Chelsea McBee has been touring and recording for the last 6 years and is quickly gaining popularity. Todd Coyle puts her on the FLUENT stage this issue to learn more about what influences her style of playing and songwriting. FLUENT Your are a master at roots Appalachian music. Where did you grow up and what influence did that have on your music? CM I grew up in Shepherdstown, WV, not really the kind of place that you think of when you think of Appalachian banjo music! The Eastern Panhandle is becoming more and more a suburb of DC. However, it is the kind of place that supports the arts. I was really first introduced to the old-time style of banjo during my senior year at Shepherd University. Ben Townsend (of The Fox Hunt and The Hackensaw Boys) taught me my first tunes on his old Fender banjo and I got hooked. Next I learned that there was a local group of folks that played roots music and so I got in with them. Now I use all that old-time influence when writing new songs and we still use my favorites of the old tunes during our shows. FLUENT Your new release, “Put This In Your Jar (and sip it),” tell us about it: When did it come out? Where can you get it? What’s in your jar? CM “Put This In Your Jar (and sip it)” is actually two albums. I wanted to release a 7-inch vinyl and this one has four songs. Three of them are traditional tunes and the fourth is an original fiddle tune written and performed by Lilly Noel, an 11-year-old fiddler friend of mine. My favorite tune that is on there is an Irishtune called “The Wind and Rain.” It’s about two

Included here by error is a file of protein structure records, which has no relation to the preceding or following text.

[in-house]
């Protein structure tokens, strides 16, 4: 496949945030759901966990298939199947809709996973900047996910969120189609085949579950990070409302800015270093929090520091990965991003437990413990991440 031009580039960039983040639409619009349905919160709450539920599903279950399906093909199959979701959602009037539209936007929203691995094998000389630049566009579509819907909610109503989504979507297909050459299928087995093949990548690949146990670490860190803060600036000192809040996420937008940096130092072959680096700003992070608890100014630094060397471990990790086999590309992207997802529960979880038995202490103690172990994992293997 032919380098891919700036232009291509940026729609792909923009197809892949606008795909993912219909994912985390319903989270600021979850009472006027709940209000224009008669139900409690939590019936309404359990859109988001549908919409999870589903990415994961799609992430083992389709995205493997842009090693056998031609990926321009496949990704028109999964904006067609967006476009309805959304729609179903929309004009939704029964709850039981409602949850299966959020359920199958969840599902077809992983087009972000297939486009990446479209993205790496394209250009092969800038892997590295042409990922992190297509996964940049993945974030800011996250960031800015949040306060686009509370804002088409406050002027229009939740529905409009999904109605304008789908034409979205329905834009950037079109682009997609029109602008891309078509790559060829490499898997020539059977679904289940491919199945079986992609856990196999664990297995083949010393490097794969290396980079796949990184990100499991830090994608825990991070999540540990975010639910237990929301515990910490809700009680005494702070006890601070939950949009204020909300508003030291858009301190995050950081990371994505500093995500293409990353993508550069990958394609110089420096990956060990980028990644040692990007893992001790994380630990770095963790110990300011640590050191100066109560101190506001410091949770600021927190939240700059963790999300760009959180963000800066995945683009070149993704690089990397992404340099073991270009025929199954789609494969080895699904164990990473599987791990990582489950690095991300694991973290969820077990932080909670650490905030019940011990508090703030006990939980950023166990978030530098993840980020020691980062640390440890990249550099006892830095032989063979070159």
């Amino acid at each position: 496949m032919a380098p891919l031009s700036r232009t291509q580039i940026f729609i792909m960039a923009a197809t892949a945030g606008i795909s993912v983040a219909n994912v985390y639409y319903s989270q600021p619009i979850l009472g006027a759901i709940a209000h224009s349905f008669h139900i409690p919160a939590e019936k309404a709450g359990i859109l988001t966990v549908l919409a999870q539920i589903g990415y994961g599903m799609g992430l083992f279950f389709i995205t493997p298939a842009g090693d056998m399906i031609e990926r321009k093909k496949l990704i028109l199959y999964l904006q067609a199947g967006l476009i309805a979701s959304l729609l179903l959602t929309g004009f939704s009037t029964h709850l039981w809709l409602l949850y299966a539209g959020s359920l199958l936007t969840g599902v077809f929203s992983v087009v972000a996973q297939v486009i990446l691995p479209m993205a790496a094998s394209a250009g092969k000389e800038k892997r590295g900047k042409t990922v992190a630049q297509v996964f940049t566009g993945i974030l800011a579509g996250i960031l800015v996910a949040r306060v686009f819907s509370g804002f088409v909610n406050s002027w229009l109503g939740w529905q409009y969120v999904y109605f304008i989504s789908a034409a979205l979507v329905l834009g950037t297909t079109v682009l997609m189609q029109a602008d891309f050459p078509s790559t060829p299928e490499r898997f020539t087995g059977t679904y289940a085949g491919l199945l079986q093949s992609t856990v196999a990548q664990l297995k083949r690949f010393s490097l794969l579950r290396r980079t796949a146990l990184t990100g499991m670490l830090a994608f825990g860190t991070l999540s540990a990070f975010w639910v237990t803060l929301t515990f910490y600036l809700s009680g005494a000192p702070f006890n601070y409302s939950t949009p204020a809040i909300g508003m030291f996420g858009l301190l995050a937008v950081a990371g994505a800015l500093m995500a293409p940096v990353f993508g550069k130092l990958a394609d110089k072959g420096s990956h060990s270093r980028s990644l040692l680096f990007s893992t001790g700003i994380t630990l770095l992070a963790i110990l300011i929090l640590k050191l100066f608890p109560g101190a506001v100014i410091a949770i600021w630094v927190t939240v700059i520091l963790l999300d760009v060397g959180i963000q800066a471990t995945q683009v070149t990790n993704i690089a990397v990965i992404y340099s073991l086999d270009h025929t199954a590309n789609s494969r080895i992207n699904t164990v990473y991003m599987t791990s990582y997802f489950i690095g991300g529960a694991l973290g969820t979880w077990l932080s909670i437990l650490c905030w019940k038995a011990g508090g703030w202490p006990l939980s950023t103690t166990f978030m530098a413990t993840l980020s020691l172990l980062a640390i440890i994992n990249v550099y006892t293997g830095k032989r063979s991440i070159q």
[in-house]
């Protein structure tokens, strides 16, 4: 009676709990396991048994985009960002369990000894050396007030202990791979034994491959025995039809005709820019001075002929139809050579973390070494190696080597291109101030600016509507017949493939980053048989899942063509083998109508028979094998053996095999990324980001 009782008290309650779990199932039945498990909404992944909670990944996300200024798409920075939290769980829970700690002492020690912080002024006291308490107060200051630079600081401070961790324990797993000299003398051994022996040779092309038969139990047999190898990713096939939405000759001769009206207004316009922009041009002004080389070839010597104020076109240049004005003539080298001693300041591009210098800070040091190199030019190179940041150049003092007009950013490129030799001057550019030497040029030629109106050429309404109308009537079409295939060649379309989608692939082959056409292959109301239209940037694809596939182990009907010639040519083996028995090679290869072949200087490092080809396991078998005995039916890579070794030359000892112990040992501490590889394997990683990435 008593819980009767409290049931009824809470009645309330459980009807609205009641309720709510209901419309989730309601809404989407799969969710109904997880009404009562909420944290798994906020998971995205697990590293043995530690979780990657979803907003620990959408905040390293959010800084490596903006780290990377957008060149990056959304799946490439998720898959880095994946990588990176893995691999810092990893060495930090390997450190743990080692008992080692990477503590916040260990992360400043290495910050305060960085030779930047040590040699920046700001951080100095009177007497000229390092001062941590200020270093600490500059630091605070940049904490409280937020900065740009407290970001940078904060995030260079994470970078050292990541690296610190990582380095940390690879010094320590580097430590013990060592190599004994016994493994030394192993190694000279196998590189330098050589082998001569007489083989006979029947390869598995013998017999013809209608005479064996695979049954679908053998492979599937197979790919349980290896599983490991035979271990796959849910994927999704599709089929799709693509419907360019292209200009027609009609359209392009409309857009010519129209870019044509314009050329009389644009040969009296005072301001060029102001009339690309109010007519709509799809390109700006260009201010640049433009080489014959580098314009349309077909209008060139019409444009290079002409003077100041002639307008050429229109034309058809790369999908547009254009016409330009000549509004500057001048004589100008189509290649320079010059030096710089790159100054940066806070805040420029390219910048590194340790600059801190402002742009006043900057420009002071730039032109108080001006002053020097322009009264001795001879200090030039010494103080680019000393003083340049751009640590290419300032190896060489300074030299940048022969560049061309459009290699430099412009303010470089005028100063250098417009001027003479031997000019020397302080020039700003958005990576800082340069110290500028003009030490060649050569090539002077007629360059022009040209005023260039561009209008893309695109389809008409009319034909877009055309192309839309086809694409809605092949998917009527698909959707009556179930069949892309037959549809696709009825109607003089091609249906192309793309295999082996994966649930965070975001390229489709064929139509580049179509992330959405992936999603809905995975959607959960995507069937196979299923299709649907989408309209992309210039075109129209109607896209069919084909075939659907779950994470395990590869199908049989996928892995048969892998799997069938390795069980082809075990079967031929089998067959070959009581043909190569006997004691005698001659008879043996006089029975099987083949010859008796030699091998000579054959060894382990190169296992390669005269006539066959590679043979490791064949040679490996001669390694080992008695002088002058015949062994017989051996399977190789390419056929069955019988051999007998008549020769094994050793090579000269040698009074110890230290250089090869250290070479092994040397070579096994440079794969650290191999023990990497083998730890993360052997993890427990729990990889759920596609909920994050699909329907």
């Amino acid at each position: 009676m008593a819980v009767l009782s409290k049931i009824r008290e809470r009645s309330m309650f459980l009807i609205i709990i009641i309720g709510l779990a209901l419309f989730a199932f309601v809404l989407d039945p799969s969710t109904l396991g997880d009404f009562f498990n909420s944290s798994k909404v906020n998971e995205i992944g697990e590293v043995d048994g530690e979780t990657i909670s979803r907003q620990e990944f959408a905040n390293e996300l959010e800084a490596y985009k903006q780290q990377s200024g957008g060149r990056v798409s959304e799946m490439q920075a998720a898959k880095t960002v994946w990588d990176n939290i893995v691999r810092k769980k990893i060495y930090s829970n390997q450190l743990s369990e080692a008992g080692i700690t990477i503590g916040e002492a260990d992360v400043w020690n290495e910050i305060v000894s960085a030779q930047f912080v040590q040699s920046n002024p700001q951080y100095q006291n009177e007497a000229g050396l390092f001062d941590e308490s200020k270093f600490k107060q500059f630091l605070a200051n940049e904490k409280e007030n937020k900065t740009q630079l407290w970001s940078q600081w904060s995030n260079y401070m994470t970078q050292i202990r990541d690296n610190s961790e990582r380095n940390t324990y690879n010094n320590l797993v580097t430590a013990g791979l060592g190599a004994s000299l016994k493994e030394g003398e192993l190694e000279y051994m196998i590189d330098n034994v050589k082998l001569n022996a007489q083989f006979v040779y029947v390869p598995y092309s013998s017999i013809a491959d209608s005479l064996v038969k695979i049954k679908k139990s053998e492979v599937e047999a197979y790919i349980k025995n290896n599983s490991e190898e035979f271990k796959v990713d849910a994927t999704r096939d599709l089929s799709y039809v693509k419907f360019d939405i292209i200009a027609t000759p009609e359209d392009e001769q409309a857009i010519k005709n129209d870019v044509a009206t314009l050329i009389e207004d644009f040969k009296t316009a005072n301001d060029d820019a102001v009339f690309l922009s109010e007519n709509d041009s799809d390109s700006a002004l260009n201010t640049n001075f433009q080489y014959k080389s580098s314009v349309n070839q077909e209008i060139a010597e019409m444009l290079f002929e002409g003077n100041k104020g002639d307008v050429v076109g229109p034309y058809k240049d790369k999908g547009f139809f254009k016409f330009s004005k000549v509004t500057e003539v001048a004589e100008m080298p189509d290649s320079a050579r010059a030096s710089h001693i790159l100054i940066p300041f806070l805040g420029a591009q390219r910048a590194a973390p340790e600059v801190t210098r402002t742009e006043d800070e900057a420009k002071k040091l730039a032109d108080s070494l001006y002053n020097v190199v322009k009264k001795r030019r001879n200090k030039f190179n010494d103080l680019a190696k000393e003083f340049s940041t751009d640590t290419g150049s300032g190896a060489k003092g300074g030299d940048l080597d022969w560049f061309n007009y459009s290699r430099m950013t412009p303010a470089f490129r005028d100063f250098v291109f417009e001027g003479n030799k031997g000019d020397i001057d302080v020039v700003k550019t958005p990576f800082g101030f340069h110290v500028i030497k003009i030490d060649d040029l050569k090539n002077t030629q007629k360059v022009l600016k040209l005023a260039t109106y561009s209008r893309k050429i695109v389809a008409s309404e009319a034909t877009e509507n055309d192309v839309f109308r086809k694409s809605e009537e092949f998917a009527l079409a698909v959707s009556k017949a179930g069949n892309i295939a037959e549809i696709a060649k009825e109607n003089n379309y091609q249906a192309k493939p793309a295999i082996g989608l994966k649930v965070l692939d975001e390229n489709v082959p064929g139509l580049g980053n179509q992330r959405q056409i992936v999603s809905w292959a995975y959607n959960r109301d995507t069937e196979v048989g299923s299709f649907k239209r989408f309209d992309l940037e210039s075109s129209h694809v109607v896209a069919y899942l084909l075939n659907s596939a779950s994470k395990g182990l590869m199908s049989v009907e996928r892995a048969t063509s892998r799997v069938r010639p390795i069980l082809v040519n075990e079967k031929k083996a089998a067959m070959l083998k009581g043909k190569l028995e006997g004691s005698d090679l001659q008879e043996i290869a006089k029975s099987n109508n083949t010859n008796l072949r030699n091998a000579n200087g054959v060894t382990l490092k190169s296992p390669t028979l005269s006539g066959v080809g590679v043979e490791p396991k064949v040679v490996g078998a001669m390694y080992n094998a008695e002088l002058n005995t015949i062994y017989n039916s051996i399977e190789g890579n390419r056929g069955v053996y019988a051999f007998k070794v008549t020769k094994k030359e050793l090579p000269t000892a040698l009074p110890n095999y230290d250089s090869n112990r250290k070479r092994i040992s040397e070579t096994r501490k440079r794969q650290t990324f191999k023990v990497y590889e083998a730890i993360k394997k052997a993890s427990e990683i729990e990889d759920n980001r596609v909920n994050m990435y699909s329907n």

sisters from County Claire that fight over a man. My mom and sister sang with me, and I love the way we sound doing depressing a capella pieces! This album also comes with a digital download card that has the same songs as the vinyl as well as three more original songs of mine. It was released in October of 2011 and is available at any of my live performances, of course, as well as iTunes, FGEDE\ FRP and $PD]RQ. “Jar” is what I call my banjo since the original instruments were called banjars, but it’s not unusual to see me drinking my whiskey from a mason jar. Bulleit Rye whiskey is the #1 choice! FLUENT You’re known for playing the banjo. Do you play any other instruments? What musical training have you had? CM Other than being exposed to instruments in middle school band and working with Ben in the beginning, I haven’t had any formal training. I was always involved in school choirs but my major in high school was theater and I studied photography in college. I know a few chords on the guitar, and I am just now getting comfortable enough with the upright bass that I play a few songs on bass during our shows. It’s really fun to instrument swap, and I am liking the bass more and more! FLUENT What are the top three songs that influenced you the most and why? CM It was Gillian Welch’s song “My First Lover” that made me want to learn the banjo. I was on my way home from work and that song came on and there is a strange banjo line that really caught my ear. When I got home, I called Ben and said, “I need you to teach me how to do this.”